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Charles Yuen’s whimsical, often political dreamscapes, "propose a poetics of the human psyche." This exhibition will feature 15 paintings and drawings (all oil on canvas or paper) that explore the artist’s incisive exploration of the tensions of contemporary existence.

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Andrea Wohl Keefe, October 21 – November 21, 2010

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Andrea Wohl Keefe’s paintings on canvas and paper are derived from observation of the abstract in her everyday life. Through a process of “trials and errors, selections and eliminations, happy accidents, and lucky discoveries,” she develops her images into compositions composed of opposites.

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Robert Lansden, September 9 – October 10, 2010

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Robert Lansden’s multiple series of obsessive drawings appear divergent, however, his search for “a visual expression of the dialog between the finite and the infinite,” remains constant. Lansden’s strong curiosity about the nature of existence and the process of making are the motivation behind his work. He says, “Drawing is a way for me to find out what will happen, and more importantly how it will feel, if I repeat a specific mark, line or pattern.”

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Robert Walden, July 14 – August 22, 2010

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Robert Walden’s Ontological Road Maps suggest aerial views or maps of elaborate urban zones complete with housing developments, industrial areas, and business districts. However the accustomed crisp printing of ordinary maps gives way to the insistent presence of the hand of the artist, as one imagines him making each of the fine delicate lines that constitute his webs of transit networks.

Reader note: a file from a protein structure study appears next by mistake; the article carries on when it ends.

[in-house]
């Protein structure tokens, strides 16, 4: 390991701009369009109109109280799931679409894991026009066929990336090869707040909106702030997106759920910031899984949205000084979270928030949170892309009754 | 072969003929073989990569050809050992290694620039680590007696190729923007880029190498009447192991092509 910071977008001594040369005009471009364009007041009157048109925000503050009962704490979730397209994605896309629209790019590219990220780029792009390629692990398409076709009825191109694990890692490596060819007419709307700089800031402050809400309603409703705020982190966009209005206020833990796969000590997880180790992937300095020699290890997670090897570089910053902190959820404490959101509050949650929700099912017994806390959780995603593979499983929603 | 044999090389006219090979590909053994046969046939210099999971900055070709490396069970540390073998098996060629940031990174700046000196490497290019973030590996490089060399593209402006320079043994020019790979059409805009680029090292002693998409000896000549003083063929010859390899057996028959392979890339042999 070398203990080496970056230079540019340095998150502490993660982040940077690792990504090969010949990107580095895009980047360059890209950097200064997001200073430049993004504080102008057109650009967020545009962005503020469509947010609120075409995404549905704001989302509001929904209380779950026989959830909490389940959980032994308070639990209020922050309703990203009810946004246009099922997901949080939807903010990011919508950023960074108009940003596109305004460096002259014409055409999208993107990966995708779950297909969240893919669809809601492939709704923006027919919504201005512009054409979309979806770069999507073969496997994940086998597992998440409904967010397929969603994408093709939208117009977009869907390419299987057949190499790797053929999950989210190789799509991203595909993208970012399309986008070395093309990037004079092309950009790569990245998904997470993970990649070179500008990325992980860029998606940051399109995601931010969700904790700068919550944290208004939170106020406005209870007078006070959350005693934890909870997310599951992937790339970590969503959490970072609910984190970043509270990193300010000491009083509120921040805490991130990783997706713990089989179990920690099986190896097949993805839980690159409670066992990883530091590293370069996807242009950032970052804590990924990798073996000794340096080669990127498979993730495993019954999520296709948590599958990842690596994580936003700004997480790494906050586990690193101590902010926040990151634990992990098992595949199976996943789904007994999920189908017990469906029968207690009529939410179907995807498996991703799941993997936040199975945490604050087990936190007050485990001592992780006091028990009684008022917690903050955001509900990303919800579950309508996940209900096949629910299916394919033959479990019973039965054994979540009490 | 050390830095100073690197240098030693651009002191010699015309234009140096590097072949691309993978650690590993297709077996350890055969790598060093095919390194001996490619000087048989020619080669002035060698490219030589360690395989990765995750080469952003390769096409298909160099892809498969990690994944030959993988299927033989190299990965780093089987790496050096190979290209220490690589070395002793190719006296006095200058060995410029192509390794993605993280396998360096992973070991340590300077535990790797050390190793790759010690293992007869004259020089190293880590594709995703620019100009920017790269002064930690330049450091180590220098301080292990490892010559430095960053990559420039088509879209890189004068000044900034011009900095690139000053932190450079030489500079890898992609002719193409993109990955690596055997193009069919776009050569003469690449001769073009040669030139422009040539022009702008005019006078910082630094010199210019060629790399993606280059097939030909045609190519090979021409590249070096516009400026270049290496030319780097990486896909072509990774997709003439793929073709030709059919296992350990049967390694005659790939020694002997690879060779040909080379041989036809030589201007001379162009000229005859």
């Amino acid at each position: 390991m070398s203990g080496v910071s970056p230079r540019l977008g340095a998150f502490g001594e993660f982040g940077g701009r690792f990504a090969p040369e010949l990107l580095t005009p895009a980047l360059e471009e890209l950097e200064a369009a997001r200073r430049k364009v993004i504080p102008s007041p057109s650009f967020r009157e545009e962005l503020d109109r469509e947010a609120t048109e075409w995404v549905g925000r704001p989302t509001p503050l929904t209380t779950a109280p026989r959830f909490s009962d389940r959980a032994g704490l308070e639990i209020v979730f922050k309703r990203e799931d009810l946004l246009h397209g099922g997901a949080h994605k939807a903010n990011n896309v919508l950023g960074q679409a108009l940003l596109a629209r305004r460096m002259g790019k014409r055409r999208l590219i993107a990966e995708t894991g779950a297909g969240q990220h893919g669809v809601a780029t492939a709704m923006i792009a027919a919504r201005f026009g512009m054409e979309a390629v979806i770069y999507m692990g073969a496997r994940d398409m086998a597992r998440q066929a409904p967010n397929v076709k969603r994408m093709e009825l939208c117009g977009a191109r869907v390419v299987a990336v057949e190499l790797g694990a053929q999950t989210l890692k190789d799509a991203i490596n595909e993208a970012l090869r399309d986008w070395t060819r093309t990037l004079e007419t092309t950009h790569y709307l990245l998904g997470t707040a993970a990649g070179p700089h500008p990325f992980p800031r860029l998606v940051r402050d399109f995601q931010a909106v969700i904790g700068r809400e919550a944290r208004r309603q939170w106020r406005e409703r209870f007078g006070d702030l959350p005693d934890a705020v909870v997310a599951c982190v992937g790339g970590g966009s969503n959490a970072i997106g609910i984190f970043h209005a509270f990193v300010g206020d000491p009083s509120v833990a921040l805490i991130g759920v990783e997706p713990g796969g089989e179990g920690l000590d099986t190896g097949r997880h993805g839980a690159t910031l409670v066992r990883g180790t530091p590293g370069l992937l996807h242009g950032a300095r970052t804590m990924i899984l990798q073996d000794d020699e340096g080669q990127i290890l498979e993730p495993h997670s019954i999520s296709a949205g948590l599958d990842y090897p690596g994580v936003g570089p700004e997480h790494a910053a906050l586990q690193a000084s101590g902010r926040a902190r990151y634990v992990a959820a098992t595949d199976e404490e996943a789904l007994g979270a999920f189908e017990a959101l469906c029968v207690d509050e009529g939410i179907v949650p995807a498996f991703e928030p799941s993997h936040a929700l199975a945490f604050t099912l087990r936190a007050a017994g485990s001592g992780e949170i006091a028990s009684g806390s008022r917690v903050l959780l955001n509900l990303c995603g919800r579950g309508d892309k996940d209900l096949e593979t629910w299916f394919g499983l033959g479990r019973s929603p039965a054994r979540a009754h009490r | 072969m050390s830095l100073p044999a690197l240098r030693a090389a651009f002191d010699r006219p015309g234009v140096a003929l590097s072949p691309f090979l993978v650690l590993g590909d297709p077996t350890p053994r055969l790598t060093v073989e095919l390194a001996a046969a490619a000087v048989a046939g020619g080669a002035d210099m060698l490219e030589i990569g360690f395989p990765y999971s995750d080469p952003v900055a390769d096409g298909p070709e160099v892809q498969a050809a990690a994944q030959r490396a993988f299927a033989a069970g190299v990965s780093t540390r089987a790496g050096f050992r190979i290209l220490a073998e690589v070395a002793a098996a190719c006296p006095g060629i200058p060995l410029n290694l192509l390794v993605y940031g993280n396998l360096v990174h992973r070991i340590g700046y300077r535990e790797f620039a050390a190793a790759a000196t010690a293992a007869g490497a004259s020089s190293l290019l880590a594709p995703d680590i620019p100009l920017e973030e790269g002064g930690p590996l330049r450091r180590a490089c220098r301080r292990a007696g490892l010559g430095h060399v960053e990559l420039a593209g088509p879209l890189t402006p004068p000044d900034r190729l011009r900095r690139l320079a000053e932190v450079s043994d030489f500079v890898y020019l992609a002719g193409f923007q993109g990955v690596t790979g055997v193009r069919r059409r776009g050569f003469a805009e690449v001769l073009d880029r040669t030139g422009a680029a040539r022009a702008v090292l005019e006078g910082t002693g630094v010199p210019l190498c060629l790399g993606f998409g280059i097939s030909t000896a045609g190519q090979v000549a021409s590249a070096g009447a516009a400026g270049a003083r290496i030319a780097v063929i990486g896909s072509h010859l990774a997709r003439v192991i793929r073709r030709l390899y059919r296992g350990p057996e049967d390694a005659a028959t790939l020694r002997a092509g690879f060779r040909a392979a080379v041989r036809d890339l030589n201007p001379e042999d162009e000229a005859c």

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Louise Dudis, May 19 – June 27, 2010

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In haunting, yet stunningly rich images of silhouetted trees Louise Dudis catches the elusive moment at late dusk when light from the rising full moon is balanced with the light of the falling sun.

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Sharon Lawless, April 4 – May 16, 2010

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Sharon Lawless explores the tension between random accidents and planned control in her paintings and collages on paper. This exhibition, which is her first with the gallery, will focus on her paper collages and a new body of wood block prints she derives from the collages.